A Durable Power of Attorney for Health Care grants a named Agent, whom you designate, the authority to make decisions regarding your health and personal care in the event that you become incapable of making such decisions for yourself. Your Agent has broad authority to make decisions regarding your medical treatment, hospital or nursing home admission, home health care, life-sustaining treatment and other important health care decisions. Your Agent will have the power to make many important decisions on your behalf when you cannot make your wishes known, so it is important to discuss your preferences with this individual. In the event that your Agent does not know your wishes, he or she must determine what is in your best interests. Therefore, selecting a person with similar beliefs as yourself may be important to you.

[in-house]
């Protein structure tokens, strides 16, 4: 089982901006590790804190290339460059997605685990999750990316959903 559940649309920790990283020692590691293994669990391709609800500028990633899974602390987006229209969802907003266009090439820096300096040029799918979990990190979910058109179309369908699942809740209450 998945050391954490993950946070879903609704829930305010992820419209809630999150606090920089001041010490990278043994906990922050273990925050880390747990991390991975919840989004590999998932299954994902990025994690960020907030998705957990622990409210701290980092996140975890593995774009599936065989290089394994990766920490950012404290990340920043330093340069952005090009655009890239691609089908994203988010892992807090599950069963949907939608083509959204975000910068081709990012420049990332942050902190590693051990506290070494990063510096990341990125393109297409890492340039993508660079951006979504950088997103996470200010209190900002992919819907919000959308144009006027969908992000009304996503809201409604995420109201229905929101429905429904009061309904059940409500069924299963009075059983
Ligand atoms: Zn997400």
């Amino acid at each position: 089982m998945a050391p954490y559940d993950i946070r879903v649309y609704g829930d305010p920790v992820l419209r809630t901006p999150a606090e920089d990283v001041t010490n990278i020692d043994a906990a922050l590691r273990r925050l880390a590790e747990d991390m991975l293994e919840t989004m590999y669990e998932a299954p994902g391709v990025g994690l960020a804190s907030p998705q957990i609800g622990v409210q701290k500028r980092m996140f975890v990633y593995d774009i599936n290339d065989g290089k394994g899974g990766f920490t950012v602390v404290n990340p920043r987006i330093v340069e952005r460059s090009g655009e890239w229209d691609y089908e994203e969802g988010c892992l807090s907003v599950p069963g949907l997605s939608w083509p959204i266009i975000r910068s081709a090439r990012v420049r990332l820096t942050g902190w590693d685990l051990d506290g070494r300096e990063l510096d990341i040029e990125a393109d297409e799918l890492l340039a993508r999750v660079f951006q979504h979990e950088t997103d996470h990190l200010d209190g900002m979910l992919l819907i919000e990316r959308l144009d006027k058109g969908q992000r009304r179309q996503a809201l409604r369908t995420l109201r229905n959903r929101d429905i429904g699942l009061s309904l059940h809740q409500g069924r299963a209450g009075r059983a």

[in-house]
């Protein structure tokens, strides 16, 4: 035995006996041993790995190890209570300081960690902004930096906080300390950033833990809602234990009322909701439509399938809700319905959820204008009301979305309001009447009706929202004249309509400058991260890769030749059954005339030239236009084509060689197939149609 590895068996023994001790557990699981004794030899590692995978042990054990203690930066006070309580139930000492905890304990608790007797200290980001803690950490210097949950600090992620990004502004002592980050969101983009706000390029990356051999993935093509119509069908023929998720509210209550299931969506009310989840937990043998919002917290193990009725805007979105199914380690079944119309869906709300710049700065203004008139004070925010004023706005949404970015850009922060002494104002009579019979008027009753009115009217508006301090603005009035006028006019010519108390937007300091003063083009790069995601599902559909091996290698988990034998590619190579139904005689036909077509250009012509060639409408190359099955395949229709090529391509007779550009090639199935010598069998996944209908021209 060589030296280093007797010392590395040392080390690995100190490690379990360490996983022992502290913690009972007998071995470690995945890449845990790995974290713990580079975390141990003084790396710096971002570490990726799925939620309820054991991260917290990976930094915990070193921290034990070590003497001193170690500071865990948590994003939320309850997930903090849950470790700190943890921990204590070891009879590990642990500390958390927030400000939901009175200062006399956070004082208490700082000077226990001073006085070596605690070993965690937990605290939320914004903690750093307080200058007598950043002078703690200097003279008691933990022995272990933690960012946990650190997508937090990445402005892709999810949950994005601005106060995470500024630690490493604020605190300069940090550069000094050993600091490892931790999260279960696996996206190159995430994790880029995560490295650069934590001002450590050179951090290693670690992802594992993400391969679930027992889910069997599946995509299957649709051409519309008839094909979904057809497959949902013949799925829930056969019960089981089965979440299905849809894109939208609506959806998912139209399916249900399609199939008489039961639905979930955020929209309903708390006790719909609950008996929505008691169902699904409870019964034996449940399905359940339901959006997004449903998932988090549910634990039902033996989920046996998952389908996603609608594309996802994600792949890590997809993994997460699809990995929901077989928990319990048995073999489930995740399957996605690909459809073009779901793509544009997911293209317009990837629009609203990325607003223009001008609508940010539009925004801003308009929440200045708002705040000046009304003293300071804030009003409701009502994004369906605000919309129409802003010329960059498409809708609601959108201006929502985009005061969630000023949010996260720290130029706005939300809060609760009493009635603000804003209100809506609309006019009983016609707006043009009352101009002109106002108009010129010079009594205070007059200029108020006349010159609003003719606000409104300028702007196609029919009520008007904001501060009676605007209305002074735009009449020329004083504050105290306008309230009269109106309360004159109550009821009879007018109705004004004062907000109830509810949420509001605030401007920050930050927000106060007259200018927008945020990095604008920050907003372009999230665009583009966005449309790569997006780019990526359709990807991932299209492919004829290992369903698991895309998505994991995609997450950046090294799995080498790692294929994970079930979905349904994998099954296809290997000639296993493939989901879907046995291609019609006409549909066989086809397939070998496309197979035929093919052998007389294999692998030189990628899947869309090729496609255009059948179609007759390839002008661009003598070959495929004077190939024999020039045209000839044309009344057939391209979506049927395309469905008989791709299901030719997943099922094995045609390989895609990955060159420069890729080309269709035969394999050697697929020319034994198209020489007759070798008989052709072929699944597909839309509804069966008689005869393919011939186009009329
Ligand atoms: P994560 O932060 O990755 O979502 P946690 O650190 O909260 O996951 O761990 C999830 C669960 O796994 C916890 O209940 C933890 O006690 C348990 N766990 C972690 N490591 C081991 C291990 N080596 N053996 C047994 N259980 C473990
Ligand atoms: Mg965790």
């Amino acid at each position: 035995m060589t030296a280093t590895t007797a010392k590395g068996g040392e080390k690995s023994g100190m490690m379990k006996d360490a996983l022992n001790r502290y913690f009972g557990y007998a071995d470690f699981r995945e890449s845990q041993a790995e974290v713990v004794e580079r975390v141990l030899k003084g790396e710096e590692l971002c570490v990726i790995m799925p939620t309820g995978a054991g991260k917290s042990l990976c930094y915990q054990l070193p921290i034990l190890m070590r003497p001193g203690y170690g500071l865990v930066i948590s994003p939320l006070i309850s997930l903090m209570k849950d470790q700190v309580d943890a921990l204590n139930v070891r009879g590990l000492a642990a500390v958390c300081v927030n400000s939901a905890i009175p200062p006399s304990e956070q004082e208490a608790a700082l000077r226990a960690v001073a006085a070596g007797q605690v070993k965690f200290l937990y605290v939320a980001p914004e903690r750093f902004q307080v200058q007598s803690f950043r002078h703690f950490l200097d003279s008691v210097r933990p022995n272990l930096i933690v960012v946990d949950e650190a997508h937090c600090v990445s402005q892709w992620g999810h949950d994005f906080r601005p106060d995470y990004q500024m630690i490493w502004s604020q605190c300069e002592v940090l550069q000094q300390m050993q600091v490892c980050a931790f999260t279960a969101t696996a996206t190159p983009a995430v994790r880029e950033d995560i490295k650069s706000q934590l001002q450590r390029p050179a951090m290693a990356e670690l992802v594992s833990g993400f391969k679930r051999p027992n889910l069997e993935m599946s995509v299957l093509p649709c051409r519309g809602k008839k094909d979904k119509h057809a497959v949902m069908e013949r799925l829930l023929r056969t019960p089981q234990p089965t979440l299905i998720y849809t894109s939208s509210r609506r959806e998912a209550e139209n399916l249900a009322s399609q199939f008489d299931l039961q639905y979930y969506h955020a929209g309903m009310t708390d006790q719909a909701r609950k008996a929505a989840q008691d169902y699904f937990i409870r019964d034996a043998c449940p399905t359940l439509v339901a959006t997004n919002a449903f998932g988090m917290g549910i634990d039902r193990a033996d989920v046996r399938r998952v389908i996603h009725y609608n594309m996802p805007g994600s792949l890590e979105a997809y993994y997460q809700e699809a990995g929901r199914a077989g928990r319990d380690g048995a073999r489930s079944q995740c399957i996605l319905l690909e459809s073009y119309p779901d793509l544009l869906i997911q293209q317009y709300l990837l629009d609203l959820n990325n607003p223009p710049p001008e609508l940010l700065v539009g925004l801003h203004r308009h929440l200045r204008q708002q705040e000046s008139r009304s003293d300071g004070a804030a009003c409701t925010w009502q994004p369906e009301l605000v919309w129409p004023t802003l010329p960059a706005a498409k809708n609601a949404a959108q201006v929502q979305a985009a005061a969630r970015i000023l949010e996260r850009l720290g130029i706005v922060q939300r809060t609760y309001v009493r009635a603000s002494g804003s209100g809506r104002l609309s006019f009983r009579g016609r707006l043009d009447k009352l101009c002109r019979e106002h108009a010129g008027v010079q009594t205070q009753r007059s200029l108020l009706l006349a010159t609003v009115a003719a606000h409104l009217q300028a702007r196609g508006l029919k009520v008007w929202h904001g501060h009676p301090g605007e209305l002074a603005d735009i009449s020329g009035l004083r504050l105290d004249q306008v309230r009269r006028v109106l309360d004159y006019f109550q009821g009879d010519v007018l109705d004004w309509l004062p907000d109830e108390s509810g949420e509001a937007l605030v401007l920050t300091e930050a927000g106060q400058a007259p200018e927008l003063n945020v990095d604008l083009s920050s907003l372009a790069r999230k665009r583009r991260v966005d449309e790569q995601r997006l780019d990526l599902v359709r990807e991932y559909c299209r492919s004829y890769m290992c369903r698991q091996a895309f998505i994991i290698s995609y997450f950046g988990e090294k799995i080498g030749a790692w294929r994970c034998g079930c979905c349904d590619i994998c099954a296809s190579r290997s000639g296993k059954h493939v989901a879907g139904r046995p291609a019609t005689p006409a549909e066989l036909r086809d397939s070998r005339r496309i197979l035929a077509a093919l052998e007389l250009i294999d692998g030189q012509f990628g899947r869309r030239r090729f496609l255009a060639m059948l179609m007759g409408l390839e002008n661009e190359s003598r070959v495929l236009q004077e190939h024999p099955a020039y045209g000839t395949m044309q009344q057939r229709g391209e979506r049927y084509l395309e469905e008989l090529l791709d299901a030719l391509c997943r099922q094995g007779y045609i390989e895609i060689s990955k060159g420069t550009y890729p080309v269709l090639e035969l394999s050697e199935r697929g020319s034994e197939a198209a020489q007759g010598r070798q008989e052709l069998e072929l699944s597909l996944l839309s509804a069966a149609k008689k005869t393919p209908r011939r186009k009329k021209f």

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A Living Will, or Advance Health Care Directive, is a legal document that specifies what health care or methods of treatment are to be administered to the person making the directive in the event that you are in a permanent state of unconsciousness or where you are terminally ill with no reasonable hope of recovery. In the Living Will, an individual can specifically express what measures he or she wants to sustain life, as well as those which are not desired. The Living Will is usually prepared in conjunction with a Durable Power of Attorney for Health Care. The Living Will helps to reduce the burden on your loved ones at this stressful time by making your wishes on receiving or denying life-sustaining treatment known to your family and health care provider in advance.